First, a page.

Superfund Research Program
Innovative Technologies for Remediation of Haloorganics
Project Leader: Robert G. Arnold
Grant Number: P42ES004940
Funding Period: 2000-2010
Project Summary (2000-2005)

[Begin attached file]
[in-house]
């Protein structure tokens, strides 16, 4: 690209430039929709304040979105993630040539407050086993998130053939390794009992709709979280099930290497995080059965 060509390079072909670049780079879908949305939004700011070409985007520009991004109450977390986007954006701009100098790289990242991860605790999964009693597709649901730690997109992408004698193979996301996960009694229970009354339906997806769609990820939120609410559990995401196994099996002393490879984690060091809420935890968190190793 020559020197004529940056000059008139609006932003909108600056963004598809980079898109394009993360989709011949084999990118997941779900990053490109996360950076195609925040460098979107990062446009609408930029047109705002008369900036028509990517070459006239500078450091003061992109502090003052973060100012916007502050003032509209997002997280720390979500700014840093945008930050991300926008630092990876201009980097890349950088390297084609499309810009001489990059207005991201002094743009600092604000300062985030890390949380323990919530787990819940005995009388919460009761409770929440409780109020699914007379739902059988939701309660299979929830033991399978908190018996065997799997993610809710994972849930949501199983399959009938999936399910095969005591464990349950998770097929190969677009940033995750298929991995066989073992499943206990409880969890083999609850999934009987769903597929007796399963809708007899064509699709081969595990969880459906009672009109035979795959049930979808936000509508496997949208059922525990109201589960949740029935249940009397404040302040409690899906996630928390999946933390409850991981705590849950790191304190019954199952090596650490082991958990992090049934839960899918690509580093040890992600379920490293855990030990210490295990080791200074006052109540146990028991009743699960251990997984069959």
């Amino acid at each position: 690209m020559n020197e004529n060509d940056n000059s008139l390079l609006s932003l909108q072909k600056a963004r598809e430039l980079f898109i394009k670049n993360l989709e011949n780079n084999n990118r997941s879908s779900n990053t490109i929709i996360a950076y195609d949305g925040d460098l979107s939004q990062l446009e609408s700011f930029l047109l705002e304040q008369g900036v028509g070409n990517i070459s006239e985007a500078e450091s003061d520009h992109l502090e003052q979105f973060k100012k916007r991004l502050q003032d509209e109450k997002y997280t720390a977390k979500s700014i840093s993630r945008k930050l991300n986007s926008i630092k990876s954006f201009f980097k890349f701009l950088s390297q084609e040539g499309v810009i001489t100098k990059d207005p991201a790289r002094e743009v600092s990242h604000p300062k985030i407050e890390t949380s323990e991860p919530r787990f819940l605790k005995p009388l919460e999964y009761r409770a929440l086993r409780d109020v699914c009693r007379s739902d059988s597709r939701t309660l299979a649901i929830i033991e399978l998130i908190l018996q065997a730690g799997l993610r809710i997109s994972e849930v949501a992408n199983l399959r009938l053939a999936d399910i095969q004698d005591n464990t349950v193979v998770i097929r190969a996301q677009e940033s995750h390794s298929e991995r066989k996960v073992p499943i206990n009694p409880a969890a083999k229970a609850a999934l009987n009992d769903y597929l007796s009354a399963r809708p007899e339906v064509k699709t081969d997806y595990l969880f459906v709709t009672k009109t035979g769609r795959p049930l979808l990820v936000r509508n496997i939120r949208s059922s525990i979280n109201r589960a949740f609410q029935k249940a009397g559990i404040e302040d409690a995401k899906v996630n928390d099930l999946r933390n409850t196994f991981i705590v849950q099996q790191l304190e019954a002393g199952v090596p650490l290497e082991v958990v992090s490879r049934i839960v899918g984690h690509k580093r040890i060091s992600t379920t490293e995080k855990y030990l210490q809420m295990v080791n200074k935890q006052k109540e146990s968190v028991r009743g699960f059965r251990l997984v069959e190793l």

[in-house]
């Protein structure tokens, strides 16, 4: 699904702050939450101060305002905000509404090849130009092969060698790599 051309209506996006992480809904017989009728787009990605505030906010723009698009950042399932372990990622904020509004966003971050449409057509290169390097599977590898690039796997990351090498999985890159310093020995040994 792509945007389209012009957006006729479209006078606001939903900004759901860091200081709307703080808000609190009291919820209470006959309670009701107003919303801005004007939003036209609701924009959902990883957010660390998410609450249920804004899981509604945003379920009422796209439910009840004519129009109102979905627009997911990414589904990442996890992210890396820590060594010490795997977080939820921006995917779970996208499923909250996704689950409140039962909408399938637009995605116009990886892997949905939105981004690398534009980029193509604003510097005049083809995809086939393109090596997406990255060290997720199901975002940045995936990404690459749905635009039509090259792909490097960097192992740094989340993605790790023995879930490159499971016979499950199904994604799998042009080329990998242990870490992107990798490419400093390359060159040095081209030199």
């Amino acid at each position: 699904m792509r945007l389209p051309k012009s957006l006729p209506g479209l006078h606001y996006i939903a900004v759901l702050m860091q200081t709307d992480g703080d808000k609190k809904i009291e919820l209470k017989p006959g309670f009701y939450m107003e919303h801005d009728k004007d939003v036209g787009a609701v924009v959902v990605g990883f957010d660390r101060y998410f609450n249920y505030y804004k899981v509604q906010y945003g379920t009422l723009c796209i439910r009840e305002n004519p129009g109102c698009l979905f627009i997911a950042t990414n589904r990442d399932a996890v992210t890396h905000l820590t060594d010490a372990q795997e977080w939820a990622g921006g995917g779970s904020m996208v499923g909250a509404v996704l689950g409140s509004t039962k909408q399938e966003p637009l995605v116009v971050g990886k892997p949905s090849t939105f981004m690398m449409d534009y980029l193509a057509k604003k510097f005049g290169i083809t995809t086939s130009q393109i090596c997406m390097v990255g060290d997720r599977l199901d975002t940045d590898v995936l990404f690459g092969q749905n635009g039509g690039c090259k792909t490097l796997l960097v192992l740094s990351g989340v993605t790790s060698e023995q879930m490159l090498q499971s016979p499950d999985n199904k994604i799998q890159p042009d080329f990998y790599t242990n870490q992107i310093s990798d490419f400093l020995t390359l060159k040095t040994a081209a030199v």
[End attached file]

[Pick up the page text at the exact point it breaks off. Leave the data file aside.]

The goal of this project is to determine the mechanism and kinetics of transformations of low-molecular-weight chlorinated aliphatic compounds in a variety of gas- and liquid-phase electrolytic reactors. Electrolytic reduction of compounds such as trichloroethylene is a reasonable extension of reductive dehalogenations involving zero-valent metals and avoids the potential problems of non-electrolytic systems such as metal dissolution and/or passivation. Furthermore, because the redox potential of reactive surfaces can be manipulated in an electrolytic system, these reactors can produce much higher area-specific rates for the reactions of interest or minimize rates of competitive reactions such as the generation of hydrogen from water. In previous work, the feasibility of aqueous-phase transformations of chlorinated alkenes and alkanes to innocuous products was established. TCE was reduced to primarily ethene and ethane or, alternatively, oxidized to a mixture of carbon dioxide and carbon monoxide (at the reactor anode). The extension of this project will permit the design, optimization and evaluation of a variety of continuous-flow reactors that can be used for field-scale groundwater remediation applications. Other project objectives include the improvement of electrode materials and the extension of reactor design for treatment of semi-volatile chlorinated organic compounds in the gas phase. As envisioned, gas-phase electrolytic reactors would be used to treat halogenated residues in contaminated vadose zone gases that are brought to the surface during remediations based on soil vapor extractions. Aqueous-phase reactors can be adapted for use in wells so that contaminated ground waters need not be pumped to the surface for treatment. Other novel technologies under investigation within the overall project include the nonelectrolytic, palladium-catalyzed reduction of heavily chlorinated aliphatic compounds by zero-valent metals and the photoinitiated destruction of such compounds in a two-solvent system consisting of any of a variety of alcohols and ketones.